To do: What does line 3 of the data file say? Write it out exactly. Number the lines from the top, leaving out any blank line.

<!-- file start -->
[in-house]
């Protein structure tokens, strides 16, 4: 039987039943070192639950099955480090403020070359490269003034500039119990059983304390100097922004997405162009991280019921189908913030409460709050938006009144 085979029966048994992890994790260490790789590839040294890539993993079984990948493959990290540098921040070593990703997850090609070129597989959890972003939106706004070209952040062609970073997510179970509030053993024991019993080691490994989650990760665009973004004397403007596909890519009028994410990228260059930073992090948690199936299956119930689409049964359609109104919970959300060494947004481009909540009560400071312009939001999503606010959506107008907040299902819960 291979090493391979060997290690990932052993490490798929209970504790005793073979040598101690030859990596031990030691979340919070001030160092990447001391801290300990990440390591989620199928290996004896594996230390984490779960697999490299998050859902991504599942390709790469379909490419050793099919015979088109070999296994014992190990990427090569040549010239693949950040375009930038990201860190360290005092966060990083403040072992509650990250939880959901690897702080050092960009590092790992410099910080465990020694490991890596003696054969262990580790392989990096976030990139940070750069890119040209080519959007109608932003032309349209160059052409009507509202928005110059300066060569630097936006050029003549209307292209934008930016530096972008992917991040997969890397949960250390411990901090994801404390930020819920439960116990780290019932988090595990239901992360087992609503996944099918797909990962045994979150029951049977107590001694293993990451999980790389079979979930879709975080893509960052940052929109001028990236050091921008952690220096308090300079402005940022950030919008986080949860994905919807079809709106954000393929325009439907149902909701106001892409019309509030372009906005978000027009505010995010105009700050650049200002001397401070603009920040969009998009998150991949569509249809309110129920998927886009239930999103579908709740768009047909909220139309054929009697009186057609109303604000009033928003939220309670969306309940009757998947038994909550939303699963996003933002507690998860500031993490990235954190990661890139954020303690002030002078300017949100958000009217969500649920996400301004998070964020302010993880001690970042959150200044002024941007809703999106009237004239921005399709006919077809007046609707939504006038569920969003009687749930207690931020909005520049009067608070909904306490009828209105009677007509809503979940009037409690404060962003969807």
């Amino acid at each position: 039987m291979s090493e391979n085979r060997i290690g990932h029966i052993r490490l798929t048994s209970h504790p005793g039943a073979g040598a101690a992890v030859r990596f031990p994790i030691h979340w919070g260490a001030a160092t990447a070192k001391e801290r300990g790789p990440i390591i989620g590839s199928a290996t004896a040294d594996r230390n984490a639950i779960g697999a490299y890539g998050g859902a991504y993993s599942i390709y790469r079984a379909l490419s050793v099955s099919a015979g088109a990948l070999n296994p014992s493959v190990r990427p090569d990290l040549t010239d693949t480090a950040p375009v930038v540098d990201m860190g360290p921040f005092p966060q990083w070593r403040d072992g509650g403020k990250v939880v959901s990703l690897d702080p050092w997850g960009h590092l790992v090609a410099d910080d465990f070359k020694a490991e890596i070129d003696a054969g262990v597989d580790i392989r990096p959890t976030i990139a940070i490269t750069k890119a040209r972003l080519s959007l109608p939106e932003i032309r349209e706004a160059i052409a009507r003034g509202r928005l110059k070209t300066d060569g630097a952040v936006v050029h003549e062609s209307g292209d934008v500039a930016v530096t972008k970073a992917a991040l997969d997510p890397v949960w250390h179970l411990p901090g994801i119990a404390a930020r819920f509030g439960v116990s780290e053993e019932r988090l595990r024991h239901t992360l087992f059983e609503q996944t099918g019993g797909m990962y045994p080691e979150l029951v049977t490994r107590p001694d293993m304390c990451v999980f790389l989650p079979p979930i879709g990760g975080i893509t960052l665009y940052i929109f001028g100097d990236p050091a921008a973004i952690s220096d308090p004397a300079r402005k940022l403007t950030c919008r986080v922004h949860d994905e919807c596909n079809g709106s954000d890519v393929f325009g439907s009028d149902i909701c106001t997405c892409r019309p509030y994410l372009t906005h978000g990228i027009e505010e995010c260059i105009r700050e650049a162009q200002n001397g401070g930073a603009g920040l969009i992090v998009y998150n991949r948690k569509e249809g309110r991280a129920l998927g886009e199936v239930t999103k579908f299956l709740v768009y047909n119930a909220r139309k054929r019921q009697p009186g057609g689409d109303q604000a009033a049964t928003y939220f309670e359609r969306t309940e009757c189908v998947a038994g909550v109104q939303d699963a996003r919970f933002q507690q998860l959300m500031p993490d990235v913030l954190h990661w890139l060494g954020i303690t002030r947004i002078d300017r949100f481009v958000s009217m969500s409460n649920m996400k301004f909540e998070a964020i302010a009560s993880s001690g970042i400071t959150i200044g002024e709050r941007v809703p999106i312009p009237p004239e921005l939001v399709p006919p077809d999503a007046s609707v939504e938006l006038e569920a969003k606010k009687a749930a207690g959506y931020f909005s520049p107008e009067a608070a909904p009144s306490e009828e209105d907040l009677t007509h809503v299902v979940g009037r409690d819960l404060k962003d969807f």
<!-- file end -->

């Amino acid at each position: 039987m291979s090493e391979n085979r060997i290690g990932h029966i052993r490490l798929t048994s209970h504790p005793g039943a073979g040598a101690a992890v030859r990596f031990p994790i030691h979340w919070g260490a001030a160092t990447a070192k001391e801290r300990g790789p990440i390591i989620g590839s199928a290996t004896a040294d594996r230390n984490a639950i779960g697999a490299y890539g998050g859902a991504y993993s599942i390709y790469r079984a379909l490419s050793v099955s099919a015979g088109a990948l070999n296994p014992s493959v190990r990427p090569d990290l040549t010239d693949t480090a950040p375009v930038v540098d990201m860190g360290p921040f005092p966060q990083w070593r403040d072992g509650g403020k990250v939880v959901s990703l690897d702080p050092w997850g960009h590092l790992v090609a410099d910080d465990f070359k020694a490991e890596i070129d003696a054969g262990v597989d580790i392989r990096p959890t976030i990139a940070i490269t750069k890119a040209r972003l080519s959007l109608p939106e932003i032309r349209e706004a160059i052409a009507r003034g509202r928005l110059k070209t300066d060569g630097a952040v936006v050029h003549e062609s209307g292209d934008v500039a930016v530096t972008k970073a992917a991040l997969d997510p890397v949960w250390h179970l411990p901090g994801i119990a404390a930020r819920f509030g439960v116990s780290e053993e019932r988090l595990r024991h239901t992360l087992f059983e609503q996944t099918g019993g797909m990962y045994p080691e979150l029951v049977t490994r107590p001694d293993m304390c990451v999980f790389l989650p079979p979930i879709g990760g975080i893509t960052l665009y940052i929109f001028g100097d990236p050091a921008a973004i952690s220096d308090p004397a300079r402005k940022l403007t950030c919008r986080v922004h949860d994905e919807c596909n079809g709106s954000d890519v393929f325009g439907s009028d149902i909701c106001t997405c892409r019309p509030y994410l372009t906005h978000g990228i027009e505010e995010c260059i105009r700050e650049a162009q200002n001397g401070g930073a603009g920040l969009i992090v998009y998150n991949r948690k569509e249809g309110r991280a129920l998927g886009e199936v239930t999103k579908f299956l709740v768009y047909n119930a909220r139309k054929r019921q009697p009186g057609g689409d109303q604000a009033a049964t928003y939220f309670e359609r969306t309940e009757c189908v998947a038994g909550v109104q939303d699963a996003r919970f933002q507690q998860l959300m500031p993490d990235v913030l954190h990661w890139l060494g954020i303690t002030r947004i002078d300017r949100f481009v958000s009217m969500s409460n649920m996400k301004f909540e998070a964020i302010a009560s993880s001690g970042i400071t959150i200044g002024e709050r941007v809703p999106i312009p009237p004239e921005l939001v399709p006919p077809d999503a007046s609707v939504e938006l006038e569920a969003k606010k009687a749930a207690g959506y931020f909005s520049p107008e009067a608070a909904p009144s306490e009828e209105d907040l009677t007509h809503v299902v979940g009037r409690d819960l404060k962003d969807f």